Living Like a Local: Utilities

Americans are famous the world over for consuming a lot of energy. In fact, Hannah Ritchie and Max Roser report:

The average US citizen still consumes more than ten times the energy of the average Indian, 4-5 times that of a Brazilian, and three times more than China.

“Energy” (2020). Published online at OurWorldInData.org.

Getting into the ethics of how much a nation or person consumes is beyond the purview of Vagabond Finances, but helping an individual US expat save money is right in the VF wheelhouse. Your income may be determined by others, but your expenses are not. The old “a penny saved is a penny earned” slogan has never rung so true.

Two expats working for the same school or charity, making the same wage with the same benefits, and living side by side in identical apartments can face very different financial futures based not on their incomes but on their expenses. Whether you are on the “frugal is fun” camp of expats or you think the “ex” in expat stands for extravagant, you won’t want to forget to consider the cost of utilities in your host country.

Exporting Our American Ways

As long as you’re just staying in a hotel for a few days while visiting some exotic country, you can probably get away with using your utilities just like you did back in the US. But the moment you start wearing that “expat” label and paying your own bills, some of those old habits might cost you.

Depending on where you live, the cost of natural gas, electricity, gasoline, water, and so on may very well be much, much more than you paid back home. An early wake-up call for me was when I had a national friend in my home and I made the mistake of leaving a room with the light still on. He flicked the switch and asked me deadpan, “So you don’t pay the bills here?”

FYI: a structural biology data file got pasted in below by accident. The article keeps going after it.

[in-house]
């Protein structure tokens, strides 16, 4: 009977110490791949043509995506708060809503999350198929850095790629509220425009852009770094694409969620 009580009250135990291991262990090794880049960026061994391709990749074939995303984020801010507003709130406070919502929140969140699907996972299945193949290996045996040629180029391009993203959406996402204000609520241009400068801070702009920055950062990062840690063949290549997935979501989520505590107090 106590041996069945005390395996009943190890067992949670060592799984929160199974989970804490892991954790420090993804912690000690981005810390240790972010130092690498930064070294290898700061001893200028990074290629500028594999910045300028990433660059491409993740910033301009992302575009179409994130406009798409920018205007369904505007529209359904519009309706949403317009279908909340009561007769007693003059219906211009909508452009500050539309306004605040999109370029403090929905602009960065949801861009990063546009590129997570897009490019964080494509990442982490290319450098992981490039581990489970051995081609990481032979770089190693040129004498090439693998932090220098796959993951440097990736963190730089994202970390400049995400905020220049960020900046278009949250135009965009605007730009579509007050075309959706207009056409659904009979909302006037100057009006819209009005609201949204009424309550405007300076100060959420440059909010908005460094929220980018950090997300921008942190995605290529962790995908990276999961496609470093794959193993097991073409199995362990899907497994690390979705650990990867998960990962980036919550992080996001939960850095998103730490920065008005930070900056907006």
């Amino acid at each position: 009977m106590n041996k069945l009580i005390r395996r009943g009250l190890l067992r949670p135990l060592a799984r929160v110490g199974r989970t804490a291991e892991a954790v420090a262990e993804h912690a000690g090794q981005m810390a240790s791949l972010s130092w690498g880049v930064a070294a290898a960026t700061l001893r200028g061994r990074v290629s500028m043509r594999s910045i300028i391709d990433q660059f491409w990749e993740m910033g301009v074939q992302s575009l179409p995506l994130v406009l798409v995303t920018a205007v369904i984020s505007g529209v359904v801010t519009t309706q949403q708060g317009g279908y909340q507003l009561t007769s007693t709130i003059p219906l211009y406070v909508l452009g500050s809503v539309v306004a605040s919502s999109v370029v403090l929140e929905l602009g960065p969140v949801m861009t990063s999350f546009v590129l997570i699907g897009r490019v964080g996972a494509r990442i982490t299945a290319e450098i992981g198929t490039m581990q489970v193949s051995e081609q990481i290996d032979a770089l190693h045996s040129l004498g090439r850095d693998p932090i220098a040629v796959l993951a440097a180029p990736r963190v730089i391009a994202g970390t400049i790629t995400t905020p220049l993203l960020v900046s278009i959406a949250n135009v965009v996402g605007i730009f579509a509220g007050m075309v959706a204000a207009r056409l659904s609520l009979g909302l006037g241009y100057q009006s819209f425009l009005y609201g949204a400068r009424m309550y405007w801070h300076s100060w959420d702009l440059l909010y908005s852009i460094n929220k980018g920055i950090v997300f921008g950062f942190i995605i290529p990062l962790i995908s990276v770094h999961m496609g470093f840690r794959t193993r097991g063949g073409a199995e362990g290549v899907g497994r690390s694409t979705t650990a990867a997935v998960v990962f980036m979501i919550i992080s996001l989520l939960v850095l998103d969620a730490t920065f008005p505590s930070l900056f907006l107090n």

Yes, it sounded very much like a “dad” comment and, yes, he caught me being a bit American, but I didn’t think that much of it. Well, I didn’t think much of it until I started paying attention to my electric bills. Oh my! It didn’t take long for me to start using lower watt lightbulbs, unplugging unused electronics, and, to my friend’s delight, turning off the light every time I left a room.

Sometimes what we export is an actual appliance or electronic device that’s going to cost us more dearly than we’d like. I’ve been an expat for over twenty years so I’ve seen and done it all. In Italy, several Americans I knew installed clothes dryers in their homes. Through the ‘90s, they actually imported them from the States and went to great lengths to convert them to European 220 volt energy sources and make some sort of ventilation system to pump out the exhaust. Those huge American dryers were a blessing for the time they saved, but the energy consumption took a lot of the fun out of it!

Of course, locals don’t always get things right either. We once noticed that several nationals in our apartment building had added air conditioners to their homes. It was a new habit that they’d adopted from the US. In fairness, it had been an extremely hot summer and I was more than a bit jealous of how much more comfortable it was for them than for me. However, the next year those air conditioners remained silent. What had happened? Well, this cheap American can only surmise that our neighbors discovered just how much electricity those air conditioners consumed. Electricity was particularly expensive that year on a per kilowatt basis. That life-hack imported from the States turned out to cost more than it was worth.